By: Zac Cannon
In February 1945, skilled Japanese counterintelligence officer Hiroo Onoda recognized defeat was imminent at the hands of the invading American forces where he was stationed in the Philippines. He fled with three other men into the jungle and continued the engage in guerilla tactics against their opposition.
Eight months later, Onoda and his men came across something of great interest: a leaflet announcing the surrender of Japan and the end of World War II. Studying the leaflet carefully, Onoda dismissed it as a fake, propaganda, and continued to engage in guerilla warfare…for another 29 years.
It was not until March 11, 1974, that Hiroo Onada offered his military sword to Philippine President Ferdinand Marcos to express his complete surrender.
One article said, “The story of Hiroo Onoda is one of dedication and courage, as well as stubbornness and delusion.”
The Gospel of the Kingdom of God is the announcement that we have peace with God and with each other; that we have been set free – liberated from– the broken systems of this world created through mankind’s propensity toward sin and selfishness and death; freedom found in and through Jesus Christ.
But despite this announcement of a new King and a new kingdom, like Hiroo Onada, we too often ignore that the war is actually over. We are, stubbornly, creatures of conflict. Our flesh rails against ideas of grace and peace.
Our own failure to surrender to the Gospel and participate in the Kingdom of God is fueled by our own “dedication and courage, as well as stubbornness and delusion.”
Centuries past and times present have established more than enough of evidence that one of the greatest challenges faced by the leaders, voices, and people of the Church is the neglect and forgetfulness of this truth: the kingdom of God does not advance like the kingdom of the world do.
No, the kingdom of God is subversive. Rebellious. Counterintuitive and counter-cultural.
Perhaps this is why any attempt to create a “Christian” empire or nation through political and religious domination – ever since the Israelite’s cried, “Give us a king like all the other nations have!”– has resulted in nothing less than SPECTACULAR MESS!
Under the surface of even the most well-manicured, polite “Christian” society there lies buried the evidence of gross moraland ethicalfailures:
- Abuse of power and privilege for the sake of control (domestic and abroad)
- Use of the machine of war for conquest and dominion (for centuries)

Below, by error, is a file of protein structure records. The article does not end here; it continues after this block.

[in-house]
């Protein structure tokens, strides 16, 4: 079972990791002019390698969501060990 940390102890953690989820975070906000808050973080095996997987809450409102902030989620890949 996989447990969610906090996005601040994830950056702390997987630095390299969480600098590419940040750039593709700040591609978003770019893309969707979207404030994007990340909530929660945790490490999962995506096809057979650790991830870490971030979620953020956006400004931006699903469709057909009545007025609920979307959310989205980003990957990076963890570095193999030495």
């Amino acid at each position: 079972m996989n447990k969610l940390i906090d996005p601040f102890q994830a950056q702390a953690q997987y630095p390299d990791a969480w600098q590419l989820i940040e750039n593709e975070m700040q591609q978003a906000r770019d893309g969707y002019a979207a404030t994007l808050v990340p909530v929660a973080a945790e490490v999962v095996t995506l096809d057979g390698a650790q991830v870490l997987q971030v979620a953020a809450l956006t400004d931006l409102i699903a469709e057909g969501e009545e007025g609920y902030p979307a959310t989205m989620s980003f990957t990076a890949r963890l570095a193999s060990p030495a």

- Building nations and empires on the backs of foreign and domestic slaves
- Ruthless genocide of indigenous populations around the world
This is not evidence of the kingdom of God advancing…but of the stubbornness and delusion of a mob mentality perpetuated by people waving the banner of Christ atop the broken bodies and through the broken ideas and systems that Christ came to put to death.
To the eyes of the world that may look like victory…but through the eyes of Christ it is nothing less than utter defeat!
As followers of Christ, we are those whose primary means of participating in advancing the kingdom of God is through the same means that Christ established it, and Christ refused to play by the rules of this world’s kingdom and its broken systems.
Instead,He lived in this world with upside down, God-inspired, Spirit-led radical life-giving recklessness that abandoned self for the sake of others.
Christ shunned the world’s expectation to establish a kingdom through might, coercion, and the spilled bloodofHis enemies…in favor of a vision and values shaped by Divinity AND lived out in humanity that climaxed on a cross where He spilled His blood forthose who opposed Him.
To the eyes of the world it looked like defeat…but through the eyes of the risen Christ it is nothing less than complete victory!
Here’s the real deal, Church:“We aren’t fighting against human enemies but against rulers, authorities, forces of cosmic darkness, and spiritual powers of evil.”
The kingdom of Goddoes notadvance by fighting AGAINSTpeople but fighting FOR people!
Even those who should by all rights be our enemy are seen with humanity, dignity, and worth.
“If possible,” the Apostle Paul writes, “to the best of your ability, live at peace with all people…If your enemy is hungry, feed him; if he is thirsty, give him a drink. By doing this, you will pile burning coals of fire upon his head. Don’t be defeated by evil, but defeat evil with good.”
The Kingdom of God advances not with a sword, but by a cross. Not by holding onto one’s life, but by losing it. Not by building towers, but by fostering a community. Not be conformity, but by transformation.
“Neither by power, nor by strength, but by my spirit, says the Lord.”
The prophet Jeremiah surveyed the culture of his day – the people unmoved by those who were hurting, broken, enslaved, lost, forgotten, imprisoned, starving, and dying in their midst – and he wept, writing, “They treat the wound of my people as if it were nothing:‘All is well, all is well,’ they insist,when in fact nothing is well.’”
“Nothing is well,” cries the prophet.
“Nothing is well,” says the newscaster/the Twitter feed/the Facebook timeline.
“Behold, I am making all things new,” replies the Christ.
The kingdom of God belongs to the hopeless, the grieving, the humble, the merciful, the peacemakers, the harassed, the oppressed…and to all of those who fight for them, hungering and thirsty for righteousness.
May we be spurned on by these words to the same lifestyle of upside down, God-inspired, Spirit-led radical life-giving recklessness that Jesus led; abandoning self for the sake of other as we PARICIPATEin advancing the kingdom of God.
“Now is the time! Here comes God’s kingdom! Change your hearts and lives, and trust this good news!”
1 Samuel 8:5